94. *Majerus, S., Poncelet, M., Van der Linden, M., & Weekes, B. S. (2008). Lexical learning in bilingual adults: The relative importance of short-term memory for serial order and phonological knowledge. Cognition, 107, 395–419. doi:10.1016/j.cognition.2007.10.003 PubMedGoogle Scholar
  95. Marin-Martinez, F., & Sanchez-Meca, J. (1999). Averaging dependent effect sizes in meta-analysis: A cautionary note about procedures. Spanish Journal of Psychology, 2, 32–38.PubMedGoogle Scholar
  96. *Martin, K. I., & Ellis, N. C. (2012). The roles of phonological short-term memory and working memory in L2 grammar and vocabulary learning. Studies in Second Language Acquisition, 34, 379–413.Google Scholar
  97. *McDonald, J. (2006). Beyond the critical period: Processing-based explanations for poor grammaticality judgment performance by late second language learners. Journal of Memory and Language, 55, 381–401.Google Scholar
  98. McElree, B. (2001). Working memory and focal attention. Journal of Experimental Psychology: Learning, Memory, and Cognition, 27, 817–835. doi:10.1037/0278-7393.27.3.817 PubMedCentralPubMedGoogle Scholar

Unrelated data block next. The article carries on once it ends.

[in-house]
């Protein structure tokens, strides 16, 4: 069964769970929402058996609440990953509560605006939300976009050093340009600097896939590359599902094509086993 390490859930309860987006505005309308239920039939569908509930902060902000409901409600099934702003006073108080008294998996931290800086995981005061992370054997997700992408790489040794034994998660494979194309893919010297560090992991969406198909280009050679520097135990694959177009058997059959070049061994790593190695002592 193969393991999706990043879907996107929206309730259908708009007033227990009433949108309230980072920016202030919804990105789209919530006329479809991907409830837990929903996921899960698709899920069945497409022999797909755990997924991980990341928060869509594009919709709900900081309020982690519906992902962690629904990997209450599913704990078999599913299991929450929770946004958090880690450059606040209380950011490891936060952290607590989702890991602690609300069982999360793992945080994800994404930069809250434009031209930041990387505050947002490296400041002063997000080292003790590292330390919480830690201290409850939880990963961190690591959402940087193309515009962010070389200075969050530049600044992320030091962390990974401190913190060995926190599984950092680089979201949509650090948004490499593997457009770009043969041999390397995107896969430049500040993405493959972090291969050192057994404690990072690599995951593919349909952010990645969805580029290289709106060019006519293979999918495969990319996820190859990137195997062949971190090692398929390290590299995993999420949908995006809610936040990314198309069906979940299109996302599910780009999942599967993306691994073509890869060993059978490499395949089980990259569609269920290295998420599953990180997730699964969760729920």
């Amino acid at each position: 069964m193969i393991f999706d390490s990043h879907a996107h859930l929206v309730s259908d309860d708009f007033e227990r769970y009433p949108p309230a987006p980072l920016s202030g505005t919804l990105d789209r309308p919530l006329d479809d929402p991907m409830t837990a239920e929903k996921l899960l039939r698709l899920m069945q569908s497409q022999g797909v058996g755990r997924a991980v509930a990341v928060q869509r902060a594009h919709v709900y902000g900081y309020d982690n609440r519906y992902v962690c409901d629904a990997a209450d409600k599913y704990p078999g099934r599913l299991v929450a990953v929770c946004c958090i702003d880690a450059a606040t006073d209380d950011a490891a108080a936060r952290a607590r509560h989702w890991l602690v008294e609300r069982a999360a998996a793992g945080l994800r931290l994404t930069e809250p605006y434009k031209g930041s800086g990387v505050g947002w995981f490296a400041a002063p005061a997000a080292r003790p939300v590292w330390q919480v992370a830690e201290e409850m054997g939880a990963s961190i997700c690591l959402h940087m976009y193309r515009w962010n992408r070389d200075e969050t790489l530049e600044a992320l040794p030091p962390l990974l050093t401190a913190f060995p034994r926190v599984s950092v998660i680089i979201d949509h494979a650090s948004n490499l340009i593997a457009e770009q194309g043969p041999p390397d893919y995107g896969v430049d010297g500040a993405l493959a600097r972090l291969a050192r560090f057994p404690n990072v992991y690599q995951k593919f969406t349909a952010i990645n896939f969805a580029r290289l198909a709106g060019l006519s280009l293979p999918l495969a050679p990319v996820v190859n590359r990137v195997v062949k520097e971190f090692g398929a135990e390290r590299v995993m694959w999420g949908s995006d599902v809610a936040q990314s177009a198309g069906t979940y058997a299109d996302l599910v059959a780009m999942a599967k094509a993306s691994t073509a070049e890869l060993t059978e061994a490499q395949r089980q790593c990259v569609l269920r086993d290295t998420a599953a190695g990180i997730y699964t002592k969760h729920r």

99. Michael, E. B., & Gollan, T. H. (2005). Being and becoming bilingual: Individual differences and consequences for language production. In J. F. Kroll & A. M. B. De Groot (Eds.), Handbook of bilingualism: Psycholinguistic approaches (pp. 389–408). New York, NY: Oxford University Press.Google Scholar
  100. *Miki, S. (2012). Working memory as a factor affecting L2 listening comprehension sub-skills. Kumamoto University Departmental Bulletin Paper, 10, 119–128.Google Scholar
  101. *Miyake, A., & Friedman, N. P. (1998). Individual differences in second language proficiency: Working memory as language aptitude. In A. F. Healy & L. E. Bourne (Eds.), Foreign language learning: Psycholinguistic studies on training and retention (pp. 339–364). Mahwah, NJ: Erlbaum.Google Scholar